U.P. deputy honored…100 years after on-duty death

The Houghton County Sheriff’s Department says information recently received from the National Sheriff’s Association and the National Law Enforcement Officer’s Memorial Fund updates a part of the area’s history.

The documentation shows that a Houghton County Sheriff’s Deputy had been killed in the line of duty on October 8, 1913.  His name had not been identified and reported to the NLEOMF to be inscribed on their memorial.  This information had not been recorded and saved in Houghton County prior to this notice.

From the newspaper articles sent, the agencies were able to piece together an amazing, but tragic death of this officer:  Deputy James Pollock had a skirmish with miners approximately one week before his death.  The Daily Northwestern, from Oshkosh, Wisconsin described the incident as “vanquishing six of them (miners) in a fist fight a few days ago.”  On October 8, 1913, Deputy Pollock was killed by miners at the Isle Royal Mine, a copper mine which was near Hurontown.  He was shot twice in the head and beaten badly.   Deputy Pollock had shot a miner before being killed, and the miner died in the hospital.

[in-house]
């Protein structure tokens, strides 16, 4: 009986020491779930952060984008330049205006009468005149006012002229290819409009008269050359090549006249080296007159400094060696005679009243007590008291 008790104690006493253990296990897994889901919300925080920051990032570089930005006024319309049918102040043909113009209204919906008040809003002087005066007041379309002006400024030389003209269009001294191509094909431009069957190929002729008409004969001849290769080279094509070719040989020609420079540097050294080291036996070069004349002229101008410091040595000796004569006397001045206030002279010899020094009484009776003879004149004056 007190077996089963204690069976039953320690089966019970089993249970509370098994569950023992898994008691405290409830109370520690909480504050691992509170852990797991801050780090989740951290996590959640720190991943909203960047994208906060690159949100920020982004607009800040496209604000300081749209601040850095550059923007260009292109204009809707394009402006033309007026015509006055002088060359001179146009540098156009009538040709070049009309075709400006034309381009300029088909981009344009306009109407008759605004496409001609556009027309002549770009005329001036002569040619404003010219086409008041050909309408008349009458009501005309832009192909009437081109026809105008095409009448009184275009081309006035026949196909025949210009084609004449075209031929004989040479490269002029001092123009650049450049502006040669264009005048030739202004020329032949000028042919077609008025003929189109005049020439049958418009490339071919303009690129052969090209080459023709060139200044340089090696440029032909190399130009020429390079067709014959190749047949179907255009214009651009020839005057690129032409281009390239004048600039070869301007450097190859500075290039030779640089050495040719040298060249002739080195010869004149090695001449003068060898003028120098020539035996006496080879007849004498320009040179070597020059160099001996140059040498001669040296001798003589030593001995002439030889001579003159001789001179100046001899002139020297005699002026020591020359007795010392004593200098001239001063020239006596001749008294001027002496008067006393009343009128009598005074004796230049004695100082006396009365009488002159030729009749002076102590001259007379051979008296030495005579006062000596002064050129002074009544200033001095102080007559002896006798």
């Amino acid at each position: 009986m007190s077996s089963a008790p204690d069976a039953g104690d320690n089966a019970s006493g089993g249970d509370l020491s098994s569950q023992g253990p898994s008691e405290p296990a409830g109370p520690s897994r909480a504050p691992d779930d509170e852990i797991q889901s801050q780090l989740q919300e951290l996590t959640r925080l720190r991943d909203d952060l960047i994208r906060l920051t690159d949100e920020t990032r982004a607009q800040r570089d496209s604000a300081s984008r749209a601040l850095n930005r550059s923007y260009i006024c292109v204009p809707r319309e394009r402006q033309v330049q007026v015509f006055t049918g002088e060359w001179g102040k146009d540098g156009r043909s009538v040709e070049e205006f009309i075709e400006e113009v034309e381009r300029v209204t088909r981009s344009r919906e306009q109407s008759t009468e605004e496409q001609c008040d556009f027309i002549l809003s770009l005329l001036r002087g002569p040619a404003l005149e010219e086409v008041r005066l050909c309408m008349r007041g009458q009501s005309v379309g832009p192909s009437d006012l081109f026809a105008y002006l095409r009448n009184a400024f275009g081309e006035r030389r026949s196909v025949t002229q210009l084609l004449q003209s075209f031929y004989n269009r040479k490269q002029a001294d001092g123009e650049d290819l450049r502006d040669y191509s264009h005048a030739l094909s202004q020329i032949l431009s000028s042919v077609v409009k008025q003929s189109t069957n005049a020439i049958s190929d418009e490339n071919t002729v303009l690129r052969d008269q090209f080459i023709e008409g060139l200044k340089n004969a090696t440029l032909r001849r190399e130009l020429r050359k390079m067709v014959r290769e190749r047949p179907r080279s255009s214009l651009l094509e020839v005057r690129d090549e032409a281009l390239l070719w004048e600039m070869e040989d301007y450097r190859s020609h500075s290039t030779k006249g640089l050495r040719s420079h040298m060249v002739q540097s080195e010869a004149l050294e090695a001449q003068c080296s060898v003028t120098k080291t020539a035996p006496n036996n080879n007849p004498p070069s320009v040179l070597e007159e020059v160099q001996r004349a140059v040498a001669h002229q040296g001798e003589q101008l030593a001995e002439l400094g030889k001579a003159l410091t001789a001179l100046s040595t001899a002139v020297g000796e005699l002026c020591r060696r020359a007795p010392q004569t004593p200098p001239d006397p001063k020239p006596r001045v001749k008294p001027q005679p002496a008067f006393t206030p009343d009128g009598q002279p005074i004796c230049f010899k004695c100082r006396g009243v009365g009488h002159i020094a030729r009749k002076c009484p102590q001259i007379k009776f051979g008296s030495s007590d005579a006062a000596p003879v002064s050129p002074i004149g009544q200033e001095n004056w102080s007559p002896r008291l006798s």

Nine arrests of miners were made for the murder of Deputy Pollock.  Two miners faced trial, with one miner acquitted. The other miner’s charges were dropped.

Houghton County Sheriff Brian McLean has authorized the National Sheriffs’ Association to follow through with the inclusion of Deputy Sheriff James M. Pollock’s name to be inscribed at the National Law Enforcement Officers Memorial in Washington, D.C. and his incident recorded.

In addition, Deputy Pollock’s story was honored at the Upper Peninsula Peace Officers Memorial service held May 15th at Norway.  His name will be added to the U.P. Peace Officers Memorial plaque which is inscribed with all the U.P. Peace Officers killed in the line of duty.  This ceremony is held each year on May 15th, a day set aside in 1962 by President John F. Kennedy as Police Memorial Day.

Houghton County Sheriff Brian McLean is asking for more information from the public.  He says he is looking for “any and all old stories, photos and/or newspaper articles that people would not mind sharing.”

McLean can be contacted at (906) 487-5949.